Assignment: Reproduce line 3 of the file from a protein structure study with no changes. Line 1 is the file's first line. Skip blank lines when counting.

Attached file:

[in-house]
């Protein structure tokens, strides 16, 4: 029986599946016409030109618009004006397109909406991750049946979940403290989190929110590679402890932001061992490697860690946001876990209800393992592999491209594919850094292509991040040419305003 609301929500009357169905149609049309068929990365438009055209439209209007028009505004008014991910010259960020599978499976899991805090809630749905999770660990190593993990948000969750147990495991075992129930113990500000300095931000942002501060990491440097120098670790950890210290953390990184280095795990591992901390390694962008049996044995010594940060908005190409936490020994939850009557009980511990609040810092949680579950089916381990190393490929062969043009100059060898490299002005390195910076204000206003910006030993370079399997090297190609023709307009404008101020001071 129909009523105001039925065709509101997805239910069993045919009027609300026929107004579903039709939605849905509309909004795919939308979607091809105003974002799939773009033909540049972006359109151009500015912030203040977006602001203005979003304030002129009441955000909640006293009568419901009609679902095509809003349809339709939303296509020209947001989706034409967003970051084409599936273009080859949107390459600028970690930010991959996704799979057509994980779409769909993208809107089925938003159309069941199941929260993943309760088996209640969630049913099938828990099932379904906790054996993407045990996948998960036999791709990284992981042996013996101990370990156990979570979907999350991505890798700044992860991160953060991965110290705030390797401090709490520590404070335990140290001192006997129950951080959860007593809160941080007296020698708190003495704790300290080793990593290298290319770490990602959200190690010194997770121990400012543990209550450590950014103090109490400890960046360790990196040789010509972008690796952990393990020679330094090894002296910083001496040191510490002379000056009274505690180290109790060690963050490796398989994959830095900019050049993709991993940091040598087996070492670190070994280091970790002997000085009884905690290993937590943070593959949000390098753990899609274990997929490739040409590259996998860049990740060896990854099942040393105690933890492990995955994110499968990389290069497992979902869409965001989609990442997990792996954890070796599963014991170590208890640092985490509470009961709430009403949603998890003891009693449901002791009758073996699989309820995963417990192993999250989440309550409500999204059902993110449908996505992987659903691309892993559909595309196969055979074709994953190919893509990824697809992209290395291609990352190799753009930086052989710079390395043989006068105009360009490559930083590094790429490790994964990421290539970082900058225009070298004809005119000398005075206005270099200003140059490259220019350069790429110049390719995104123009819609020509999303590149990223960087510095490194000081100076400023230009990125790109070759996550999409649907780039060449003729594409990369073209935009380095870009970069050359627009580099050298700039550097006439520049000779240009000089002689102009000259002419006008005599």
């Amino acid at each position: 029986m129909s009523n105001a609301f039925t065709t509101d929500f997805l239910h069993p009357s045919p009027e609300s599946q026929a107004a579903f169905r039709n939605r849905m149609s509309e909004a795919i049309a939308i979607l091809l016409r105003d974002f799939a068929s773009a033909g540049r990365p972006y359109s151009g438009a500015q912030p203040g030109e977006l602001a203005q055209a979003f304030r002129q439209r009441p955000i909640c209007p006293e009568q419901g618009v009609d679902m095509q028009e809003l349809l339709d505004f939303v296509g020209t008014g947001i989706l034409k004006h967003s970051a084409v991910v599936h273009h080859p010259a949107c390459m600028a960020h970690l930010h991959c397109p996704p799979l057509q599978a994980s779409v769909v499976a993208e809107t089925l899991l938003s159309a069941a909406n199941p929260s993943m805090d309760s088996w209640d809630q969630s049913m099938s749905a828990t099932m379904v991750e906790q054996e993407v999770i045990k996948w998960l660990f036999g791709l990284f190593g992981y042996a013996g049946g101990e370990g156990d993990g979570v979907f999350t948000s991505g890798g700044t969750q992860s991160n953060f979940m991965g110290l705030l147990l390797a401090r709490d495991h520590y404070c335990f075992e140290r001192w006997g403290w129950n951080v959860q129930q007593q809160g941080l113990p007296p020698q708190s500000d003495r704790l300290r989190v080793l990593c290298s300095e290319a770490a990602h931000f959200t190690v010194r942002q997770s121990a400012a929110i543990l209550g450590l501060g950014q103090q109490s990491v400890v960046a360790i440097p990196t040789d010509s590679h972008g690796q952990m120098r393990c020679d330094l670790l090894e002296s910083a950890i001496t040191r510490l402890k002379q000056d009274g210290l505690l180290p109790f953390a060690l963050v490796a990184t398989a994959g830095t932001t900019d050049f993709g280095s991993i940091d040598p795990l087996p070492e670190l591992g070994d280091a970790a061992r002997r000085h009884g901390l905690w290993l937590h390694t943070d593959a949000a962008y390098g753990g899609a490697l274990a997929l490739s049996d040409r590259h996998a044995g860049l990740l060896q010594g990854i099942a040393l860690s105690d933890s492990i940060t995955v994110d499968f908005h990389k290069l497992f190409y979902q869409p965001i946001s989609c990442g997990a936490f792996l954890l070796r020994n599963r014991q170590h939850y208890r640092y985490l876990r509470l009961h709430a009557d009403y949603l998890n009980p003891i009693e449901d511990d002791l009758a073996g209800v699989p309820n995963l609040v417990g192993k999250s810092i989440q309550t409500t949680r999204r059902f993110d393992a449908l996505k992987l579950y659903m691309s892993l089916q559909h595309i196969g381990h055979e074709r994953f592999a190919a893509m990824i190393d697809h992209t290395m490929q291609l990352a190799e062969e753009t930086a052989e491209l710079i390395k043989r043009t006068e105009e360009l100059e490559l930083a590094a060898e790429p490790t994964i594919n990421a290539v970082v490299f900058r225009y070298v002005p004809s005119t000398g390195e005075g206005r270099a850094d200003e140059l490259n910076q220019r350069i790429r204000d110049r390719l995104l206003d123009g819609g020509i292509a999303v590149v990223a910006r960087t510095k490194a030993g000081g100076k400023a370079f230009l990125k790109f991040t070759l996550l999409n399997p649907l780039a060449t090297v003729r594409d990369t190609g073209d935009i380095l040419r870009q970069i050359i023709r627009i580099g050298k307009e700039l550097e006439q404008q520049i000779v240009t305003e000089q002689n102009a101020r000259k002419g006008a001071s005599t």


């Amino acid at each position: 029986m129909s009523n105001a609301f039925t065709t509101d929500f997805l239910h069993p009357s045919p009027e609300s599946q026929a107004a579903f169905r039709n939605r849905m149609s509309e909004a795919i049309a939308i979607l091809l016409r105003d974002f799939a068929s773009a033909g540049r990365p972006y359109s151009g438009a500015q912030p203040g030109e977006l602001a203005q055209a979003f304030r002129q439209r009441p955000i909640c209007p006293e009568q419901g618009v009609d679902m095509q028009e809003l349809l339709d505004f939303v296509g020209t008014g947001i989706l034409k004006h967003s970051a084409v991910v599936h273009h080859p010259a949107c390459m600028a960020h970690l930010h991959c397109p996704p799979l057509q599978a994980s779409v769909v499976a993208e809107t089925l899991l938003s159309a069941a909406n199941p929260s993943m805090d309760s088996w209640d809630q969630s049913m099938s749905a828990t099932m379904v991750e906790q054996e993407v999770i045990k996948w998960l660990f036999g791709l990284f190593g992981y042996a013996g049946g101990e370990g156990d993990g979570v979907f999350t948000s991505g890798g700044t969750q992860s991160n953060f979940m991965g110290l705030l147990l390797a401090r709490d495991h520590y404070c335990f075992e140290r001192w006997g403290w129950n951080v959860q129930q007593q809160g941080l113990p007296p020698q708190s500000d003495r704790l300290r989190v080793l990593c290298s300095e290319a770490a990602h931000f959200t190690v010194r942002q997770s121990a400012a929110i543990l209550g450590l501060g950014q103090q109490s990491v400890v960046a360790i440097p990196t040789d010509s590679h972008g690796q952990m120098r393990c020679d330094l670790l090894e002296s910083a950890i001496t040191r510490l402890k002379q000056d009274g210290l505690l180290p109790f953390a060690l963050v490796a990184t398989a994959g830095t932001t900019d050049f993709g280095s991993i940091d040598p795990l087996p070492e670190l591992g070994d280091a970790a061992r002997r000085h009884g901390l905690w290993l937590h390694t943070d593959a949000a962008y390098g753990g899609a490697l274990a997929l490739s049996d040409r590259h996998a044995g860049l990740l060896q010594g990854i099942a040393l860690s105690d933890s492990i940060t995955v994110d499968f908005h990389k290069l497992f190409y979902q869409p965001i946001s989609c990442g997990a936490f792996l954890l070796r020994n599963r014991q170590h939850y208890r640092y985490l876990r509470l009961h709430a009557d009403y949603l998890n009980p003891i009693e449901d511990d002791l009758a073996g209800v699989p309820n995963l609040v417990g192993k999250s810092i989440q309550t409500t949680r999204r059902f993110d393992a449908l996505k992987l579950y659903m691309s892993l089916q559909h595309i196969g381990h055979e074709r994953f592999a190919a893509m990824i190393d697809h992209t290395m490929q291609l990352a190799e062969e753009t930086a052989e491209l710079i390395k043989r043009t006068e105009e360009l100059e490559l930083a590094a060898e790429p490790t994964i594919n990421a290539v970082v490299f900058r225009y070298v002005p004809s005119t000398g390195e005075g206005r270099a850094d200003e140059l490259n910076q220019r350069i790429r204000d110049r390719l995104l206003d123009g819609g020509i292509a999303v590149v990223a910006r960087t510095k490194a030993g000081g100076k400023a370079f230009l990125k790109f991040t070759l996550l999409n399997p649907l780039a060449t090297v003729r594409d990369t190609g073209d935009i380095l040419r870009q970069i050359i023709r627009i580099g050298k307009e700039l550097e006439q404008q520049i000779v240009t305003e000089q002689n102009a101020r000259k002419g006008a001071s005599t």